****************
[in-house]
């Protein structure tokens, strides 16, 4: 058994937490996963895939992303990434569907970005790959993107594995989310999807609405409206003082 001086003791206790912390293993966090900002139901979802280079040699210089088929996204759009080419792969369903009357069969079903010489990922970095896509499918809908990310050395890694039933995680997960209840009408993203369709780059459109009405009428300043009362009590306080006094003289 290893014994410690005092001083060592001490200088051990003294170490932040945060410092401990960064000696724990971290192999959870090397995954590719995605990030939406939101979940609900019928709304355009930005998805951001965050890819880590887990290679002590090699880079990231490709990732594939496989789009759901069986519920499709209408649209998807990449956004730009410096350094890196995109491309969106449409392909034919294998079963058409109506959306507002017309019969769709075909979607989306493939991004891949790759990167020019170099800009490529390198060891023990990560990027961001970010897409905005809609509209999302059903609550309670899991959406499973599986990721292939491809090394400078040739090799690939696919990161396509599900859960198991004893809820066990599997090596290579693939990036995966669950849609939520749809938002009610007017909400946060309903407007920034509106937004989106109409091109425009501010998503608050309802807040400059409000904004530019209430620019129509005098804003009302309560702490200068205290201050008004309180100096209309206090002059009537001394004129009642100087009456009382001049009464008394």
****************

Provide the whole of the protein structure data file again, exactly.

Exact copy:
[in-house]
């Protein structure tokens, strides 16, 4: 058994937490996963895939992303990434569907970005790959993107594995989310999807609405409206003082 001086003791206790912390293993966090900002139901979802280079040699210089088929996204759009080419792969369903009357069969079903010489990922970095896509499918809908990310050395890694039933995680997960209840009408993203369709780059459109009405009428300043009362009590306080006094003289 290893014994410690005092001083060592001490200088051990003294170490932040945060410092401990960064000696724990971290192999959870090397995954590719995605990030939406939101979940609900019928709304355009930005998805951001965050890819880590887990290679002590090699880079990231490709990732594939496989789009759901069986519920499709209408649209998807990449956004730009410096350094890196995109491309969106449409392909034919294998079963058409109506959306507002017309019969769709075909979607989306493939991004891949790759990167020019170099800009490529390198060891023990990560990027961001970010897409905005809609509209999302059903609550309670899991959406499973599986990721292939491809090394400078040739090799690939696919990161396509599900859960198991004893809820066990599997090596290579693939990036995966669950849609939520749809938002009610007017909400946060309903407007920034509106937004989106109409091109425009501010998503608050309802807040400059409000904004530019209430620019129509005098804003009302309560702490200068205290201050008004309180100096209309206090002059009537001394004129009642100087009456009382001049009464008394």